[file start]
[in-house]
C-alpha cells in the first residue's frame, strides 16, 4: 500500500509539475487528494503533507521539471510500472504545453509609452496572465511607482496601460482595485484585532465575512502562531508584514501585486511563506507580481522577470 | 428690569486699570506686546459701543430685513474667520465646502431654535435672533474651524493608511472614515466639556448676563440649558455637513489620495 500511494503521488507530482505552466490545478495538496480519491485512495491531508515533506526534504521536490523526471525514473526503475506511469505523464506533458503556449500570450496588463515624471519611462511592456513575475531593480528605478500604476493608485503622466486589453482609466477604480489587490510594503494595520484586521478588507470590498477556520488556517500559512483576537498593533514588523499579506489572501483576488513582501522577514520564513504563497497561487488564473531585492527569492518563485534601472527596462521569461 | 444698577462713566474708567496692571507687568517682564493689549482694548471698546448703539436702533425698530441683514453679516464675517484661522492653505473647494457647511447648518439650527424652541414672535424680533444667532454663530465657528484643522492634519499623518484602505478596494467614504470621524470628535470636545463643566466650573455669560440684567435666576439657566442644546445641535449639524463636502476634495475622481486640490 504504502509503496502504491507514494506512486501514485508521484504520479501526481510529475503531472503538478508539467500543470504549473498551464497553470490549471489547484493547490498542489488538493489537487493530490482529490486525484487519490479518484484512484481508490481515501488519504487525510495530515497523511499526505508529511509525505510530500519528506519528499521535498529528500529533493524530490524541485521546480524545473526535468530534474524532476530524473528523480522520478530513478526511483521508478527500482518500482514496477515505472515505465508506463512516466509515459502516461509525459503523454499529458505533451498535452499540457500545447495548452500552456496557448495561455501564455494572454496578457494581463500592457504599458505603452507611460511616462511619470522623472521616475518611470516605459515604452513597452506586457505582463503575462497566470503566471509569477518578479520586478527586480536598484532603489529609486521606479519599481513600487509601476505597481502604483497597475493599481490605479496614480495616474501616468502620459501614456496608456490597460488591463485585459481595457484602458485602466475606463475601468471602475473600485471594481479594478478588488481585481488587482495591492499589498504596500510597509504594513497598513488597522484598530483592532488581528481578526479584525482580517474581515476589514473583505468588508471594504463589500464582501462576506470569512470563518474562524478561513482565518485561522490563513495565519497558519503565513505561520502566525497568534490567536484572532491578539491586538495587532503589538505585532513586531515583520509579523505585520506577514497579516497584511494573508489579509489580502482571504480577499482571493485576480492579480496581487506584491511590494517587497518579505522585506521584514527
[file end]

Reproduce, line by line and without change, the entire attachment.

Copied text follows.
[in-house]
C-alpha cells in the first residue's frame, strides 16, 4: 500500500509539475487528494503533507521539471510500472504545453509609452496572465511607482496601460482595485484585532465575512502562531508584514501585486511563506507580481522577470 | 428690569486699570506686546459701543430685513474667520465646502431654535435672533474651524493608511472614515466639556448676563440649558455637513489620495 500511494503521488507530482505552466490545478495538496480519491485512495491531508515533506526534504521536490523526471525514473526503475506511469505523464506533458503556449500570450496588463515624471519611462511592456513575475531593480528605478500604476493608485503622466486589453482609466477604480489587490510594503494595520484586521478588507470590498477556520488556517500559512483576537498593533514588523499579506489572501483576488513582501522577514520564513504563497497561487488564473531585492527569492518563485534601472527596462521569461 | 444698577462713566474708567496692571507687568517682564493689549482694548471698546448703539436702533425698530441683514453679516464675517484661522492653505473647494457647511447648518439650527424652541414672535424680533444667532454663530465657528484643522492634519499623518484602505478596494467614504470621524470628535470636545463643566466650573455669560440684567435666576439657566442644546445641535449639524463636502476634495475622481486640490 504504502509503496502504491507514494506512486501514485508521484504520479501526481510529475503531472503538478508539467500543470504549473498551464497553470490549471489547484493547490498542489488538493489537487493530490482529490486525484487519490479518484484512484481508490481515501488519504487525510495530515497523511499526505508529511509525505510530500519528506519528499521535498529528500529533493524530490524541485521546480524545473526535468530534474524532476530524473528523480522520478530513478526511483521508478527500482518500482514496477515505472515505465508506463512516466509515459502516461509525459503523454499529458505533451498535452499540457500545447495548452500552456496557448495561455501564455494572454496578457494581463500592457504599458505603452507611460511616462511619470522623472521616475518611470516605459515604452513597452506586457505582463503575462497566470503566471509569477518578479520586478527586480536598484532603489529609486521606479519599481513600487509601476505597481502604483497597475493599481490605479496614480495616474501616468502620459501614456496608456490597460488591463485585459481595457484602458485602466475606463475601468471602475473600485471594481479594478478588488481585481488587482495591492499589498504596500510597509504594513497598513488597522484598530483592532488581528481578526479584525482580517474581515476589514473583505468588508471594504463589500464582501462576506470569512470563518474562524478561513482565518485561522490563513495565519497558519503565513505561520502566525497568534490567536484572532491578539491586538495587532503589538505585532513586531515583520509579523505585520506577514497579516497584511494573508489579509489580502482571504480577499482571493485576480492579480496581487506584491511590494517587497518579505522585506521584514527